6. 6.
    Cook DA, Sorensen KJ, Wilkinson JM, Berger RA. Barriers and decisions when answering clinical questions at the point of care: a grounded theory study. JAMA Int Med. 2013;173(21):1962–9. Scholar
  7. 7.
    Frost Widnes SK, Schjøtt J. Drug use in pregnancy--physicians’ evaluation of quality and clinical impact of drug information centres. Eur J Clin Pharmacol. 2009;65(3):303–8. Scholar
  8. 8.
    Bakkebø T, Widnes SF, Aamlid SS, Schjøtt J. Physicians’ perception of teratogenic risk and confidence in prescribing drugs in pregnancy - influence of Norwegian drug information centers. Clin Ther. 2016;38(5):1102–8. Scholar
  9. 9.
    El-Alti L, Sandman L, Munthe C. Person centered care and personalized medicine: irreconcilable opposites or potential companions? Health Care Anal. 2019;27(1):45–59. Scholar
  10. 10.
    Roberti di Sarsina P, Tassinari M. Person-centred healthcare and medicine paradigm: it’s time to clarify. EPMA J. 2015;6(11):11. Scholar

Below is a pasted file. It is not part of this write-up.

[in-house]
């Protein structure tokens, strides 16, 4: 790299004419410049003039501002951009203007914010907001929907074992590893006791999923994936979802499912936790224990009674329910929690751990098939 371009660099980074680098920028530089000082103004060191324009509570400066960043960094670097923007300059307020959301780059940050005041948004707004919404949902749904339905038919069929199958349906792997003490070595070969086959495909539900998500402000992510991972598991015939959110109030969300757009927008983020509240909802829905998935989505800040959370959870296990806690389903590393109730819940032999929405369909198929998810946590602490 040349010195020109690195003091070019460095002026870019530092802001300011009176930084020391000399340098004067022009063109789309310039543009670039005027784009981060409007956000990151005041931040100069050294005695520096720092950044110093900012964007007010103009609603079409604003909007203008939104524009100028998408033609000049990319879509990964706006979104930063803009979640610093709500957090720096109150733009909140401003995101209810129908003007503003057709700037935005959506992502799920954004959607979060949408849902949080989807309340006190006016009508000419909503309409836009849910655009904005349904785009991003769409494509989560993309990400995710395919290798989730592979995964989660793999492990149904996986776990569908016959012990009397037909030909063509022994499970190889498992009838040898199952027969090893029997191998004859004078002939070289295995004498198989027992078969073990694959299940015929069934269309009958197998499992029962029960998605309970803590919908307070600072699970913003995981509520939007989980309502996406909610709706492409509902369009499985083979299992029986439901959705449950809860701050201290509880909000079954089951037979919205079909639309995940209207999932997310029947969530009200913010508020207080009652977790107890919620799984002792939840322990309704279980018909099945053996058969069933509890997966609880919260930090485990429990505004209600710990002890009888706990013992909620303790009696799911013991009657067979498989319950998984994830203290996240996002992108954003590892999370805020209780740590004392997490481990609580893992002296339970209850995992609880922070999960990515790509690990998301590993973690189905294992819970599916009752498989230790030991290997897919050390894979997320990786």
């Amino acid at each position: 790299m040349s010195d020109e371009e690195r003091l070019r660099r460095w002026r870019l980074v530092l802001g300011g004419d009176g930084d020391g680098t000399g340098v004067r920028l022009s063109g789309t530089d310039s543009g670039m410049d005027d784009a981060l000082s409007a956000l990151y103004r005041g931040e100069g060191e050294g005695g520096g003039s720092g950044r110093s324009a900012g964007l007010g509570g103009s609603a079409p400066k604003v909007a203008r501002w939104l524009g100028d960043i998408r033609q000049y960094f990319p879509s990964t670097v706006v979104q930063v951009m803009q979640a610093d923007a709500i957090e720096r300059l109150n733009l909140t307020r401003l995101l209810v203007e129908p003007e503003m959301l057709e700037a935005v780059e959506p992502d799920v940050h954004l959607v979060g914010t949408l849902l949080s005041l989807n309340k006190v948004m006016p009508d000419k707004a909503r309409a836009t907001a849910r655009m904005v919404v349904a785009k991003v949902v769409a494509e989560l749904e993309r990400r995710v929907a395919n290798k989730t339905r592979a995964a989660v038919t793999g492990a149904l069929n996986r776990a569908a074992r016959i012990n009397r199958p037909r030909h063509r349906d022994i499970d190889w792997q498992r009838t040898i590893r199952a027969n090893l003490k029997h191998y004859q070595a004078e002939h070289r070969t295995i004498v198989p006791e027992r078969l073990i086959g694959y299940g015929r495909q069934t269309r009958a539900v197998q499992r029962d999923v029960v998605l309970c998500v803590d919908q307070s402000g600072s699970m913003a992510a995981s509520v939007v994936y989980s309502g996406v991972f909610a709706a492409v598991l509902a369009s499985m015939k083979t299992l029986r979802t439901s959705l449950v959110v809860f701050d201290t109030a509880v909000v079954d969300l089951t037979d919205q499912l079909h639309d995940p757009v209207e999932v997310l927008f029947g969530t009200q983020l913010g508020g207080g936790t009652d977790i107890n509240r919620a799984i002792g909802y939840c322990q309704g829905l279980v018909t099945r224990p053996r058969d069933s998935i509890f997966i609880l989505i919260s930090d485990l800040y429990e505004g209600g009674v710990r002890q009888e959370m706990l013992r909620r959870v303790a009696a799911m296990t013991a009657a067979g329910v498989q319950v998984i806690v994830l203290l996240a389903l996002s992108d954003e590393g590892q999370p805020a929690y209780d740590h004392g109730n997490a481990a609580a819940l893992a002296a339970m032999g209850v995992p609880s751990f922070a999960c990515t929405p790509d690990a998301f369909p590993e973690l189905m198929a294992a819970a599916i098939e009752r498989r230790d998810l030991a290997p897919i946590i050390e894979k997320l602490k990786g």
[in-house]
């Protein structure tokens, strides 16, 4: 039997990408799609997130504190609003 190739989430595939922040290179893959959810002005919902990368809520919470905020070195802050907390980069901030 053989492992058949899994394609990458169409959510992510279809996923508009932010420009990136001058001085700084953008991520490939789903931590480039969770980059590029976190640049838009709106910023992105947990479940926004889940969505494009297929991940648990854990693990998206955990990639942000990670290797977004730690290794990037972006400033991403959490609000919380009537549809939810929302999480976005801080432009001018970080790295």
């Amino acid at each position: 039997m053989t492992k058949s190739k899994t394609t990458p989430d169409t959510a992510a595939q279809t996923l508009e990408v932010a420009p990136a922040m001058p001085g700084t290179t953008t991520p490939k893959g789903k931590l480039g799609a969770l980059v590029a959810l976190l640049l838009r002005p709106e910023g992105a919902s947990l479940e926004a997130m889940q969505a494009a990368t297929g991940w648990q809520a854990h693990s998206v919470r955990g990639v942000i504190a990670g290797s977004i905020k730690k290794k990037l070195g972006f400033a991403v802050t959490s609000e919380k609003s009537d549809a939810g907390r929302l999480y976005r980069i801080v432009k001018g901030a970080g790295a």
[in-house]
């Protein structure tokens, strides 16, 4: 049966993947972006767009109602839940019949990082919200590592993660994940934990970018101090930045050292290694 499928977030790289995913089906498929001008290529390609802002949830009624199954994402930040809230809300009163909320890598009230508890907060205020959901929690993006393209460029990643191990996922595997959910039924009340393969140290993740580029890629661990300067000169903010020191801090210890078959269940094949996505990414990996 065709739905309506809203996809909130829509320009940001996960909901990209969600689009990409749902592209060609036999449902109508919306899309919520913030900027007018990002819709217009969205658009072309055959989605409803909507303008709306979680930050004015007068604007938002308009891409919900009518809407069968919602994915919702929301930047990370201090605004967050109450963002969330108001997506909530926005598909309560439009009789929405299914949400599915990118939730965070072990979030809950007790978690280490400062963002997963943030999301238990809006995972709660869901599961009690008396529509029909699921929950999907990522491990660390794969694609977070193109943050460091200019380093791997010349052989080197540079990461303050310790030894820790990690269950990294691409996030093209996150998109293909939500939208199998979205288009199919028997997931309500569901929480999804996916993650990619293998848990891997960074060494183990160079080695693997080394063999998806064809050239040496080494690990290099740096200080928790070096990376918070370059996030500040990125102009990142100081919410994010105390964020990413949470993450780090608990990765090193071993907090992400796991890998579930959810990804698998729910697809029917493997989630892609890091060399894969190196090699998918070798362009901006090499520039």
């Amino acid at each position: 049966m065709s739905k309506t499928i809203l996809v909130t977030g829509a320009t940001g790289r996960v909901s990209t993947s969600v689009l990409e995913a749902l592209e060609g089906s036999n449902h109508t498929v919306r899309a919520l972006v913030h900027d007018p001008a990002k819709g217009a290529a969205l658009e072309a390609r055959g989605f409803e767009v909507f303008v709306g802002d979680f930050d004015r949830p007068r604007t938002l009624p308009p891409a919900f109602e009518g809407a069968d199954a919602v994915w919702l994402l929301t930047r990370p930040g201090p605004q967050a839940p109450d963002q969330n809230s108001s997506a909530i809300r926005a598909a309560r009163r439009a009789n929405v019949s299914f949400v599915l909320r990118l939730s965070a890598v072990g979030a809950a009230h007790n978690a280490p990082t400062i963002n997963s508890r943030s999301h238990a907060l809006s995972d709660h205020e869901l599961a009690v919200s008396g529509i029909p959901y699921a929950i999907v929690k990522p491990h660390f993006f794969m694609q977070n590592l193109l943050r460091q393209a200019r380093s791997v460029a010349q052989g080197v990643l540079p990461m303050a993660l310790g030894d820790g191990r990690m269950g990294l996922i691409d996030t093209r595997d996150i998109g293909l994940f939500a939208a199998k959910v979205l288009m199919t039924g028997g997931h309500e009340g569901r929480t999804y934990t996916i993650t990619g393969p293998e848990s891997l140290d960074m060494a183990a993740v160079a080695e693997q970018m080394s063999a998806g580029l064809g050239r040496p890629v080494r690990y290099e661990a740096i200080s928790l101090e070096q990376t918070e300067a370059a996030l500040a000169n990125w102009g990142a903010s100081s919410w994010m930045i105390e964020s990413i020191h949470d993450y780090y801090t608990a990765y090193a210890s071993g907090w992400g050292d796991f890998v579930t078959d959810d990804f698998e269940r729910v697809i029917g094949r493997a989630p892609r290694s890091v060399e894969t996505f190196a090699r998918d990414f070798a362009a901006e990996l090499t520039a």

11. 11.
    Golubnitschaja O, Baban B, Boniolo G, Wang W, Bubnov R, Kapalla M, et al. Medicine in the early twenty-first century: paradigm and anticipation - EPMA position paper 2016. EPMA J. 2016;7(23):23. Scholar
  12. 12.
    Thürmann PA. Clinical pharmacology in everyday clinical care. Eur J Clin Pharmacol. 2013;69(Suppl 1):89–93. Scholar
  13. 13.
    Gabay MP. The evolution of drug information centers and specialists. Hosp Pharm. 2017;52(7):452–3. Scholar
  14. 14.
    Schjøtt J, Spigset O. Drug information centres and their provision of decision support: the Scandinavian experience. J Clin Pharm Ther. 2019.
  15. 15.
    Golubnitschaja O, Costigliola V, Grech G. EPMA World Congress: traditional forum in predictive, preventive and personalised medicine for multi-professional consideration and consolidation. EPMA J. 2017;8(Suppl):1–54. Scholar